Manufacturing Today - Spring 2011 - (Page 16)

FEATURE BY JEFF KARRENBAUER S U P P LY C H A I N Strategy Toolbox keeping your edge in a global marketplace /////////////////////////////////////////////////////////////////////////////////////////////////////////////////////////////////////////////////////////////////////////////////////////////////////////////////////////////////////////////////////////////////////////////////////////////////////////////////////////////////////////////////////////////////////////////////////////////////////////////////// It is well understood that companies must develop fresh competitive strategies in order to keep pace with the changing economic landscape and the simultaneous dangers and opportunities which accompany globalization. However, the Great Recession generated a bunker mentality wherein many corporations adopted policies focused on survival rather than prosperity. The response was understandable enough – it was difficult for executives to witness the collapse of entire sectors of the economy and the corresponding demise of numerous ostensibly well-managed firms without feeling vulnerable – but that excuse cannot persist indefinitely. We are witnessing a gradual return to the traditional focus of senior management: profitability and return on shareholder equity. 16 SPRING 2011 Don’t Forget Marketing Manufacturers will find that supply chain design optimization-based tools can lead the way to increased profitability. They address such issues as: > The optimal number, location, size and mission of suppliers, manufacturing locations and finished goods distribution locations (distribution centers, cross-docks, pool points, ports, and so on), established by minimizing the sum of all operating costs: procurement, manufacturing, warehousing, transportation, inventory, duties, taxes, etc.; > Strategic sourcing (including outsourcing); > Sources of supply chain vulnerability (risk); > Energy use, carbon footprint and sustainability; Senior executives are increasingly coming to appreciate the economic value that derives from a properly designed and managed supply chain and how this can be leveraged as a strong competitive weapon in the global marketplace. To realize this potential, the firm must establish a well-grounded corporate strategy. An excellent starting point is a strategic supply chain design optimization-based tool.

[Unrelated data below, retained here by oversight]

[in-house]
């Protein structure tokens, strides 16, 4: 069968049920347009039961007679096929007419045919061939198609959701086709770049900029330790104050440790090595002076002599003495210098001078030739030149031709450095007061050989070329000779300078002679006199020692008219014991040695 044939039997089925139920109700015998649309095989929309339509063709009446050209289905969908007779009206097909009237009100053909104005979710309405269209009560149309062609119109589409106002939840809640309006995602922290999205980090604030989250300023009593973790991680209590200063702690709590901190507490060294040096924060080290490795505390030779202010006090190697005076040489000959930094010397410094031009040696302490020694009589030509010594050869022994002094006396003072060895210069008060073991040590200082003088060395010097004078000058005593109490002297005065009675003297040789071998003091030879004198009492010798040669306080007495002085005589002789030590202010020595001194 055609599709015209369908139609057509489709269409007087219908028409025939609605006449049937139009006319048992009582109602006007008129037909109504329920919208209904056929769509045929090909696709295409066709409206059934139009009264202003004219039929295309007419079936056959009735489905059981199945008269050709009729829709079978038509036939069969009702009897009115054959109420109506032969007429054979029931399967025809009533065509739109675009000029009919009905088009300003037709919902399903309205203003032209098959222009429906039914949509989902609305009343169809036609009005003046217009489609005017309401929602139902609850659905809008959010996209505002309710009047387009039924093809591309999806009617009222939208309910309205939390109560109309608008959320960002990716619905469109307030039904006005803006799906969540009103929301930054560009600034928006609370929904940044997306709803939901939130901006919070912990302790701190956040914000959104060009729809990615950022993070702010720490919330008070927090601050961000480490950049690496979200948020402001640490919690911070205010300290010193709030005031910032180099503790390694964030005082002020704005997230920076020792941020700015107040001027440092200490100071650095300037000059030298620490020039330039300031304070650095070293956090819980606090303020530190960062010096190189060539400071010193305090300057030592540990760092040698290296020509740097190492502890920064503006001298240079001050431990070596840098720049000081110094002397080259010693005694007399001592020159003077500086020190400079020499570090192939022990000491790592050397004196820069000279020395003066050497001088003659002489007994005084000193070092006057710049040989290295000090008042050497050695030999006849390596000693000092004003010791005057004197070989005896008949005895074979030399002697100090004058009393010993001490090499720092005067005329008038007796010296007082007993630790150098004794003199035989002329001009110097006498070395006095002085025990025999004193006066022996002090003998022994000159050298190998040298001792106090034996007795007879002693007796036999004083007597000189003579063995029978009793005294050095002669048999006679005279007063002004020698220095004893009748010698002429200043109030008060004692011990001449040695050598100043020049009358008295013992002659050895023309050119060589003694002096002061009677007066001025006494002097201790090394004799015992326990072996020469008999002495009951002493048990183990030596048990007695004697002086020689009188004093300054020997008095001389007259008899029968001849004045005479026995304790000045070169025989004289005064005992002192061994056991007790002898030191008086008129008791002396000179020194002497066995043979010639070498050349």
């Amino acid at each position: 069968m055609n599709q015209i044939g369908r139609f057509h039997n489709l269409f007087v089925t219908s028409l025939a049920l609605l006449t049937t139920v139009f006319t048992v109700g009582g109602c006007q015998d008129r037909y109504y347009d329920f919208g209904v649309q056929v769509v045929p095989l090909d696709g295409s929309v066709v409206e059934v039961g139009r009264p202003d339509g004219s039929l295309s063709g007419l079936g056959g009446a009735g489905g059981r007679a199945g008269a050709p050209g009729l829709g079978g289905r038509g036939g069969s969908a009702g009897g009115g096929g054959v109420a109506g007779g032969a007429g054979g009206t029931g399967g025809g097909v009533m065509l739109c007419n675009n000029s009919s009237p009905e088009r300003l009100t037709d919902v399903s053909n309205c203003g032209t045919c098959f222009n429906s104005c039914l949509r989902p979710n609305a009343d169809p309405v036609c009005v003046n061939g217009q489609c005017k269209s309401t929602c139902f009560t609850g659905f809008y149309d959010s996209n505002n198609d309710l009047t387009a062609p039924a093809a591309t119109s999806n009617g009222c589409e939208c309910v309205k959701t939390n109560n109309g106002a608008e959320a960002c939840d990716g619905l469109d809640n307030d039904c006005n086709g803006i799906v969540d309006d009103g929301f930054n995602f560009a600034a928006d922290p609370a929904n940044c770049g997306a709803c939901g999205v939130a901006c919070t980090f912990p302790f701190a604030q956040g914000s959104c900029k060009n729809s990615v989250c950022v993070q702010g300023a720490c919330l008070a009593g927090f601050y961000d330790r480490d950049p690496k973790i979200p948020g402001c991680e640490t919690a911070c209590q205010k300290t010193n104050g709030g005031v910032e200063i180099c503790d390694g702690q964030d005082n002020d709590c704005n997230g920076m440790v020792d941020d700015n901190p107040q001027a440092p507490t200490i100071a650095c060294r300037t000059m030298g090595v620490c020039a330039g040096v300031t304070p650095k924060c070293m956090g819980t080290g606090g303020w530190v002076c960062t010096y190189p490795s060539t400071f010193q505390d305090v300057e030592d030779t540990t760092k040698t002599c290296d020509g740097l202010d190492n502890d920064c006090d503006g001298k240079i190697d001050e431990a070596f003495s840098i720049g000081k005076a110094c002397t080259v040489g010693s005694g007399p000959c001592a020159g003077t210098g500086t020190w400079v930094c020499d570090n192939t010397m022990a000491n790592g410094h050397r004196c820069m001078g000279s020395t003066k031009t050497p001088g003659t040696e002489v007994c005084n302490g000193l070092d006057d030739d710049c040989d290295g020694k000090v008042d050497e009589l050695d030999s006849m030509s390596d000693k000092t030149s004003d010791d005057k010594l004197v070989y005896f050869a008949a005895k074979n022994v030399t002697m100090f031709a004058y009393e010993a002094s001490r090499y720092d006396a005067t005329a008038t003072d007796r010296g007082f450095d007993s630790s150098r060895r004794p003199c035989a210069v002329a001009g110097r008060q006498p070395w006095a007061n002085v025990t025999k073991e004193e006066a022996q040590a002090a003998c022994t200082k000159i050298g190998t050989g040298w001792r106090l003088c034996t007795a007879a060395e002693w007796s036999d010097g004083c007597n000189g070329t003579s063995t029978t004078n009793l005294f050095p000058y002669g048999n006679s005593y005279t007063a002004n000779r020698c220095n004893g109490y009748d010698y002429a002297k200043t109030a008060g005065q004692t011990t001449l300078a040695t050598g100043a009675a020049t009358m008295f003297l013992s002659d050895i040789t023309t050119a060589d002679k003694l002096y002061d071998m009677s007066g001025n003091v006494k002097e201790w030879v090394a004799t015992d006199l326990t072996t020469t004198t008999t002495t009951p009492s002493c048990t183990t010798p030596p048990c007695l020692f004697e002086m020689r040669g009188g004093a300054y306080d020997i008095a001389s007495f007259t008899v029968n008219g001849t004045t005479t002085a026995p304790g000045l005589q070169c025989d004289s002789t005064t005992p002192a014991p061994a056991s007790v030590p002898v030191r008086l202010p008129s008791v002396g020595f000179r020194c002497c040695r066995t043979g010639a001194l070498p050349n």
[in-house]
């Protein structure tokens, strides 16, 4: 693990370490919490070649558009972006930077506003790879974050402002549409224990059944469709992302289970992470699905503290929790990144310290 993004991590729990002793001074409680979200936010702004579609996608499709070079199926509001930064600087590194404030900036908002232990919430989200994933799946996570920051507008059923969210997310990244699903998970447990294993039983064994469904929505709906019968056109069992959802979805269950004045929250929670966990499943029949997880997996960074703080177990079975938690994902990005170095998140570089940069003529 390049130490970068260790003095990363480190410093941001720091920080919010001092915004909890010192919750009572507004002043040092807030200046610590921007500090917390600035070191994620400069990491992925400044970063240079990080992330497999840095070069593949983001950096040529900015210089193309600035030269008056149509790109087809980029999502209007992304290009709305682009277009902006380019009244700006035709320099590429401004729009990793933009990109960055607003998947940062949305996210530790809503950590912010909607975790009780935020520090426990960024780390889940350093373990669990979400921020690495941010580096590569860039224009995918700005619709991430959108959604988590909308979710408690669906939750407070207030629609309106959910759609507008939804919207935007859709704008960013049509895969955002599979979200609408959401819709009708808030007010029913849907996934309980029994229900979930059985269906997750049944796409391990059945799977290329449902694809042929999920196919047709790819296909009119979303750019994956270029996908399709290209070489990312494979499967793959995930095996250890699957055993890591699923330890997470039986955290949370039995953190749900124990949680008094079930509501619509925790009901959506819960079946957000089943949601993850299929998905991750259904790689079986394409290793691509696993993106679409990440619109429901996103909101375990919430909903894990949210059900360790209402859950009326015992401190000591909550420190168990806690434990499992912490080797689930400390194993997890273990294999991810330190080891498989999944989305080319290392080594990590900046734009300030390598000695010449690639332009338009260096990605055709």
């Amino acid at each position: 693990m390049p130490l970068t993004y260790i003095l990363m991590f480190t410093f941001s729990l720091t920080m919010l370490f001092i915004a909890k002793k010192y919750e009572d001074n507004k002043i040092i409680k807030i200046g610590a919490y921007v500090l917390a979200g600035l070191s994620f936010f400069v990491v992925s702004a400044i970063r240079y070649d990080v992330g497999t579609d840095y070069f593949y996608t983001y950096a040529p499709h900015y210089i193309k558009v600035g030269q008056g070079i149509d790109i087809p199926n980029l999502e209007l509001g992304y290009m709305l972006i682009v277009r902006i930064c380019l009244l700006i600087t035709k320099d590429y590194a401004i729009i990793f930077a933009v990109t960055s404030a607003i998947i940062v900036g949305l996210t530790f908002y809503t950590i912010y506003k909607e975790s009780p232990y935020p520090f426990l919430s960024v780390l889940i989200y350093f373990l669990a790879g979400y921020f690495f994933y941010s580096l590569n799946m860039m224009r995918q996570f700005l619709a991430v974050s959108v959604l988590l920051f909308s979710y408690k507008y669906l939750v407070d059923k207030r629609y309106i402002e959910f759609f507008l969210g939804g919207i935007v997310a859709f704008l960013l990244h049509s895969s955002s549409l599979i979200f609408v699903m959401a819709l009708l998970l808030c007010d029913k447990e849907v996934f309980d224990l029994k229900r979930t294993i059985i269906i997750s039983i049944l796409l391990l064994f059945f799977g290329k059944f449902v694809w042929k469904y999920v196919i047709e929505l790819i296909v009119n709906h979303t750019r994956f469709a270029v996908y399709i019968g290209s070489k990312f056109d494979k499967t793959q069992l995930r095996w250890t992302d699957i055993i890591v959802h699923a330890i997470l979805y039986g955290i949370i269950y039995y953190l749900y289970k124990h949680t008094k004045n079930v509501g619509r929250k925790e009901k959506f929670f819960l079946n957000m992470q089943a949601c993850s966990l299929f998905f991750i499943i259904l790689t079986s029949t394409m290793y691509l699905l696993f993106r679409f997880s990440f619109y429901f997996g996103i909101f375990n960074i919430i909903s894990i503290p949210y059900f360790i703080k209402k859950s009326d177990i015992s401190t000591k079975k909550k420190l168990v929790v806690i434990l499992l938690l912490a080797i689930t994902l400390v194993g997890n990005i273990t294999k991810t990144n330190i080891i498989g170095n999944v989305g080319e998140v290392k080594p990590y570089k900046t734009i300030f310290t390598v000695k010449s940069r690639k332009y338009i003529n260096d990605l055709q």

Table of Contents for the Digital Edition of Manufacturing Today - Spring 2011

Manufacturing Today - Spring 2011
Business Value
Supply Chain
Patriot Forge Co.
Reading Bakery Systems
The South African Mint Co.
GCX Corp.
Jay Industries Inc.
Johnson Electric Coil Co.
Certified Transmission
Olhausen Billiards
Pace Industrues
RTI Claro
The Testor Corp.
Restonic Matresses
Advanced Automation
Anadigics Inc.
Hermes Cones & Snack Manufacturers
JR Automation Technologies LLC
Prodomax Automation Inc.
Stafford Manufacturing Corp.
New England Ropes
Berger Paints Trinidad Ltd.
Air Tractor
Artisans Inc.
Bermingham Foundation Solutions
Bowers Manufacturing Co.
Ferti Technologies
Industrial Acoustics
Morton Industries
Presstek Inc.
Ranco Fertiservice Inc.
Last Page

Manufacturing Today - Spring 2011